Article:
All participants were encouraged to complete a 5-item daily assessment on the pain app about their pain, sleep, mood, activity interference, and whether they had gotten better or worse on a visual analog scale (Figure 3). Participants were instructed to complete the assessments around the same time each day for 3 months (although some participants continued to use the app beyond 3 months). Line graphs of the data were made available on the server for subjects. These reports could be copied and pasted onto the subject’s hospital EMR. The app would sometimes have a lag in transmitting data to the server, and as such, subjects did not always get to see their summarized data on these line graphs. Participants involved in a specific study received US $25 after completing the baseline packet of questionnaires, and US $50 after completing the 3-month assessments. Compensation was based on the completion of the follow-up questionnaires regardless of app usage.

Figure 1. Key development highlights from each version of the pain app. BWH: Brigham and Women's Hospital; PMC: Pain Management Center.
View this figure
Figure 2. Pain app version 3 home page with links when scrolled down.
View this figure
Figure 3. Pain app version 3 daily assessments and goal-setting tasks.
View this figure


BWH-PMC recruited patients with chronic pain to participate in 1 of 4 published studies [28-31]. Participants needed to be 18 years or older and own a compatible smartphone (iOS or Android device). Other inclusion criteria included (1) having chronic pain for more than 6 months, (2) averaging 4 or greater on a pain intensity scale of 0 to 10, and (3) able to speak and understand English. Patients were excluded if they had (1) any cognitive impairment that would prevent them from understanding the consent, study measures, or procedures, (2) any clinically unstable medical condition judged to interfere with study participation, (3) a pain condition requiring urgent surgery, (4) a present psychiatric condition (eg, Diagnostic and Statistical Manual of Mental Disorders diagnosis of schizophrenia, delusional disorder, psychotic disorder or dissociative disorder) that was judged to interfere with the study, (5) visual or motor impairment that would interfere with the use of a smartphone, and (6) an active addiction disorder over the past 6 months (positive on the Mini International Neuropsychiatric Interview, v.5.0) [32] that would interfere with study participation.


Acceptability, tolerability, feasibility, and effectiveness of the third version of the pain app were assessed by examining the number and frequency of daily assessments, the number of subjects who continued to use the app after the initial download, and the numeric and qualitative satisfaction ratings. Any reported safety issues were also documented. Overall outcome efficacy was determined through standardized paper-based measures administered at baseline and again after 3 months from this baseline assessment [28-31].

Pain intensity and pain description were assessed using the Brief Pain Inventory (BPI) [33]. This self-report questionnaire, formerly the Wisconsin Brief Pain Questionnaire [34], has shown sufficient reliability and validity. Scale (rated from 0=no pain to 10=worst pain possible) indicates the intensity of pain at its worst, least, average, and pain now. A figure representing the body was used for the patient to shade the area corresponding to his or her pain. Test-retest reliability for the BPI ratings of pain revealed high correlations of 0.93 for worst pain, 0.78 for usual pain, and 0.59 for pain now [33].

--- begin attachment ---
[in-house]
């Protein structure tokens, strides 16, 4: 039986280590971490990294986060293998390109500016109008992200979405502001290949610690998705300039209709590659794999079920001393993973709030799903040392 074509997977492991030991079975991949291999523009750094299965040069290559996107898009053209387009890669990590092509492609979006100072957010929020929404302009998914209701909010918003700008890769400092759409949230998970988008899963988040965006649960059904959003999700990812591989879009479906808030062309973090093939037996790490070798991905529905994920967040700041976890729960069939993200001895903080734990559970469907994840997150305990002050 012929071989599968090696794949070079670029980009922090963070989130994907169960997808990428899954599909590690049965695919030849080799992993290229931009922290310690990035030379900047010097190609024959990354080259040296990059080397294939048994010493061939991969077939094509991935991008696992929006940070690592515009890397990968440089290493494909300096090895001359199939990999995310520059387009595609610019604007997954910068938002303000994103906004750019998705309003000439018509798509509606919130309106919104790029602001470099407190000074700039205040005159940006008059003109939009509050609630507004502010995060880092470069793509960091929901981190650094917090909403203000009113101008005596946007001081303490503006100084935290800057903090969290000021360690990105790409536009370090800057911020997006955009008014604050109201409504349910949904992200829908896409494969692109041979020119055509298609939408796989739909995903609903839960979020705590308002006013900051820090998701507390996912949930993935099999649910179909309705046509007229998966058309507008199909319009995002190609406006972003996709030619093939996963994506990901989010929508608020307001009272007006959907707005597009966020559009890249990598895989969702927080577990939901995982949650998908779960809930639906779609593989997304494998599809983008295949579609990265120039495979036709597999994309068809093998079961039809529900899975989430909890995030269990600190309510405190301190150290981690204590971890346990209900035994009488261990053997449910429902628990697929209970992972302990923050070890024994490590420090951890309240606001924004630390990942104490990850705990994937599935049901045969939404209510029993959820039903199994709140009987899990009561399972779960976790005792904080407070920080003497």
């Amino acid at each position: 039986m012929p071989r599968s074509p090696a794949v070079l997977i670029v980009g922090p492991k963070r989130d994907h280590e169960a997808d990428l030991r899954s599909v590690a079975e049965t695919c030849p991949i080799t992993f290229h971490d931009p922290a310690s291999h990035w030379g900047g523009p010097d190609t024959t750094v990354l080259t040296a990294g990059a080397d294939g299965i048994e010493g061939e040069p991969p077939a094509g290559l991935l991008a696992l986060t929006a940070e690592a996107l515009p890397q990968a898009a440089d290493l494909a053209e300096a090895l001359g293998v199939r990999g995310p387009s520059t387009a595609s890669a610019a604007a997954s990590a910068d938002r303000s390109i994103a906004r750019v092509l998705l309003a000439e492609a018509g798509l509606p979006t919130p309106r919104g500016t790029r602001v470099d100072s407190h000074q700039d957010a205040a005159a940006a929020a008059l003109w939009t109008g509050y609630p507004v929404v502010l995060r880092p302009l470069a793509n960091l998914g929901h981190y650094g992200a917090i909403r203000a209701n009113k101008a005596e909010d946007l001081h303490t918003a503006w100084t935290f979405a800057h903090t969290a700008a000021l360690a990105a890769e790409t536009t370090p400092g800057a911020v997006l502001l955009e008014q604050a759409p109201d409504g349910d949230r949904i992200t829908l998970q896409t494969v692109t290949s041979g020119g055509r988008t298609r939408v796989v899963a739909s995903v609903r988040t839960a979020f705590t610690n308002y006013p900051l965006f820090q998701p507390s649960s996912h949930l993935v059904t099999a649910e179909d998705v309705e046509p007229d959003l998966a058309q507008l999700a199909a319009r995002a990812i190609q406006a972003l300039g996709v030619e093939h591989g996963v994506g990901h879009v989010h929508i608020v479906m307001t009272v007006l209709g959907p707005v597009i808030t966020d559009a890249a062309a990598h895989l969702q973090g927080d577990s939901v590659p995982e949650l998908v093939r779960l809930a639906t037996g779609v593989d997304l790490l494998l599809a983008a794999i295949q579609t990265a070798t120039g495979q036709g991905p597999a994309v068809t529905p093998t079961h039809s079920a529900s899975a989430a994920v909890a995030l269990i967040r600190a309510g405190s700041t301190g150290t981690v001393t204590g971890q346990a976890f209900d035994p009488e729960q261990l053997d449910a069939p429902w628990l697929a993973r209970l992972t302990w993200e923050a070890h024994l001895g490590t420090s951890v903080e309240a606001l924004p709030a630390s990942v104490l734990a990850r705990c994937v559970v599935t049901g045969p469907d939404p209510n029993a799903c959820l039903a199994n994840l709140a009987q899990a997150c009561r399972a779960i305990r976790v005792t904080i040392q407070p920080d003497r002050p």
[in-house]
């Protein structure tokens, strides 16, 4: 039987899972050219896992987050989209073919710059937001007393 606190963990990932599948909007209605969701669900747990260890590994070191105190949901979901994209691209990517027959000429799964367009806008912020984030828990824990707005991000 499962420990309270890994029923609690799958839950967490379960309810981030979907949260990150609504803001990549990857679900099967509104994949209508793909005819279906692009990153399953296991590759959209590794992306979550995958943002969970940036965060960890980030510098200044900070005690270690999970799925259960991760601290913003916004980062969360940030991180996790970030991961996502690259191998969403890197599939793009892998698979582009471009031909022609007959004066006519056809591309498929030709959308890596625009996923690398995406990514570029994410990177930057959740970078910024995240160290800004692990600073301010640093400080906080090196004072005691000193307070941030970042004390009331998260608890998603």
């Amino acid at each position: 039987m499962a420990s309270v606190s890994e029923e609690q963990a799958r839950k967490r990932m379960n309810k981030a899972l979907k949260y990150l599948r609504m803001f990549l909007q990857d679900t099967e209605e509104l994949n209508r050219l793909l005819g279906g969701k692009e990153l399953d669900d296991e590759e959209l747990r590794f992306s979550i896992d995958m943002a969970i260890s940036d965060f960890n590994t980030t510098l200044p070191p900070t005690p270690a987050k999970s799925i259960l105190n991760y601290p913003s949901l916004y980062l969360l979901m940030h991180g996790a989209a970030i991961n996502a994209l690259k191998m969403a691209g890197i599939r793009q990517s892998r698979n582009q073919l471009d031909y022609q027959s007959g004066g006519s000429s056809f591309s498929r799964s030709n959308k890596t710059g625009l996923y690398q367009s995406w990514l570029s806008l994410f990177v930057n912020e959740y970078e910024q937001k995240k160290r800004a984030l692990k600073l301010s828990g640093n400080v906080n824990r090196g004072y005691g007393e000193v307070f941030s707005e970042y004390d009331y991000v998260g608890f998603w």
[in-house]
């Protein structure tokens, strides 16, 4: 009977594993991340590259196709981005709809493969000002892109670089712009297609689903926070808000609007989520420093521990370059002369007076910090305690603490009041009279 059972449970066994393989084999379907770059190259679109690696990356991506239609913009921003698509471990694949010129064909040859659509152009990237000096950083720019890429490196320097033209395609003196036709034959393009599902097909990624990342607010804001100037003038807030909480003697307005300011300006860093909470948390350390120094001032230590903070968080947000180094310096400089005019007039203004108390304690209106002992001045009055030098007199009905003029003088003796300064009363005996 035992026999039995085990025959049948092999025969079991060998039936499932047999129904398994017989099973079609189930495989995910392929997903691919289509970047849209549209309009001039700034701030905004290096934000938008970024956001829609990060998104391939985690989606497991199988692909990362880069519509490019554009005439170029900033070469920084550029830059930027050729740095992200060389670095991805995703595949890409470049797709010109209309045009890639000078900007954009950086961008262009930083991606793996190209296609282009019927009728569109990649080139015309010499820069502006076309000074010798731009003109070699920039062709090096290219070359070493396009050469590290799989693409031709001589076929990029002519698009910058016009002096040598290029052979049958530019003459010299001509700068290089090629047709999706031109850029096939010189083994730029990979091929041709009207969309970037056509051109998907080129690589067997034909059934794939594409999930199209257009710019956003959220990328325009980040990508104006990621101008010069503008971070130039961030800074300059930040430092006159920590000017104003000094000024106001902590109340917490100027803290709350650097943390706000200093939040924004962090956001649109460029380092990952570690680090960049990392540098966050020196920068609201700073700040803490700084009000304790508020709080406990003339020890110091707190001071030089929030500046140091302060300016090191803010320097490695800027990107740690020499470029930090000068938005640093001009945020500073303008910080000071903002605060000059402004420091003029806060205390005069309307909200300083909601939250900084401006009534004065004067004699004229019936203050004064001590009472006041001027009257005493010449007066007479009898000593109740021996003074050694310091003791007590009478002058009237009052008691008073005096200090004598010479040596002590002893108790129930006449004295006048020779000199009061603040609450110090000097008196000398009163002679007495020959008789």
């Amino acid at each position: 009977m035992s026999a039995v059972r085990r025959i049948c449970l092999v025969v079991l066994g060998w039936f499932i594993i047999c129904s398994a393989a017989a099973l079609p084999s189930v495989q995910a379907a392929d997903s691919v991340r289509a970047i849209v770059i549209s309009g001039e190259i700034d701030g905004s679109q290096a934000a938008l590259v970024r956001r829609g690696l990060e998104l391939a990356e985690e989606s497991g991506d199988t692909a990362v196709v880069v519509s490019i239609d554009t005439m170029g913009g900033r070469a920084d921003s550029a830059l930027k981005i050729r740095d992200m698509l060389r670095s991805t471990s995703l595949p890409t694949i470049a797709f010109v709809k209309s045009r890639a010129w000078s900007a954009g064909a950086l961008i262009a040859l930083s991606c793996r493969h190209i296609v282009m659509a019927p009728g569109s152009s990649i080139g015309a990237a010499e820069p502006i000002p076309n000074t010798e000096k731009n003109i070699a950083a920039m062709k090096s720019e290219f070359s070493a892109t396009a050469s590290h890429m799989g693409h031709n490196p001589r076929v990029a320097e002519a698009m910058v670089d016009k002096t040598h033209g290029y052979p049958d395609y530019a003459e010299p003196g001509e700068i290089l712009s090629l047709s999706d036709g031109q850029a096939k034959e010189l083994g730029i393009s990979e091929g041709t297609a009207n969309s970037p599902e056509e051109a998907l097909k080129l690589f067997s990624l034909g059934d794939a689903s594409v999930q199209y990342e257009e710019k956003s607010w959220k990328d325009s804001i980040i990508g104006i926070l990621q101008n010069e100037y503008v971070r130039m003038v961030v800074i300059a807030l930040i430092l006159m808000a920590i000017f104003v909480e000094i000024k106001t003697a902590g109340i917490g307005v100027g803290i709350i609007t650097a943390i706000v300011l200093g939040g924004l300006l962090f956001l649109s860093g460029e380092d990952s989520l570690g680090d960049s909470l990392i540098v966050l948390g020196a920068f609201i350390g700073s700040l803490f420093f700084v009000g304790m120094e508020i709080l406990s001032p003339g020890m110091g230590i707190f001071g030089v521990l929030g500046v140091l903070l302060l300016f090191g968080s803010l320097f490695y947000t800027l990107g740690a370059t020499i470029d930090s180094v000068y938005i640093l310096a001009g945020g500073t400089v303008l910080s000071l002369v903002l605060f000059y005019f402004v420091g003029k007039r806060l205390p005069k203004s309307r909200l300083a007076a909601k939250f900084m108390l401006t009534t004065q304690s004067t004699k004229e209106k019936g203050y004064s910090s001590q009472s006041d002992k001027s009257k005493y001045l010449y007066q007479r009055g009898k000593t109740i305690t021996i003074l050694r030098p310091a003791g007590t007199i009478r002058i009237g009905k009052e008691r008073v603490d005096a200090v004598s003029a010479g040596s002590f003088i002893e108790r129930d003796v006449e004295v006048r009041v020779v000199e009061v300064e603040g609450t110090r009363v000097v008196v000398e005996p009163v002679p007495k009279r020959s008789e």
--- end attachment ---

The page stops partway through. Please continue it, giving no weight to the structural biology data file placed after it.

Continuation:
Activity interference and disability was assessed with items from the BPI and the Pain Disability Inventory (PDI) [35]. The PDI is a 7-item questionnaire rated from 0 to 10 on the level of disability of 7 areas of activity interference including family or home responsibilities, recreation, social activity, occupation, sexual behavior, self-care, and life-supporting behaviors. It has shown to have excellent test-retest reliability and validity and is sensitive to high levels of disability [35].

Mood, negative affect, and emotional distress were assessed using the Hospital Anxiety and Depression Scale (HADS) [36,37] and certain initial baseline questions on the pain app. The HADS is a 14-item scale that helps determine the presence and severity of anxiety and depression. Each item is coded from 0 to 3 (eg, not at all, most of the time) with 7 items assessing anxiety and 7 items measuring depression. The HADS has adequate reliability (Cronbach alpha=.83) and validity [37]. We also examined the construct of catastrophizing using the Pain Catastrophizing Scale (PCS) [38,39]. The PCS is a 13-item self-report measure that examines pain rumination, magnification of symptoms, and general helplessness. The responses range from not at all (0) to all the time (4) on a 5-point scale. The PCS is found to predict levels of pain and distress among clinical patients and has good psychometric properties with excellent reliability (Cronbach alpha=.87-.95) and validity [17,40]. Total scores of 30 or greater represent a clinically relevant level of catastrophizing (75th percentile).

After 3 months, participants were asked to respond to a 5-item paper-based satisfaction questionnaire designed to investigate the perceived benefit of how easy the pain app was to use and navigate, how useful the daily reminders were, how much the program helped them cope with their pain, and how willing they would be to use the pain app in the future. All items, which were developed in a previous study [29] and adapted from a previously validated measure [41], were rated on a 0 to 10 scale (0=worse/not at all helpful to 10=best/very helpful).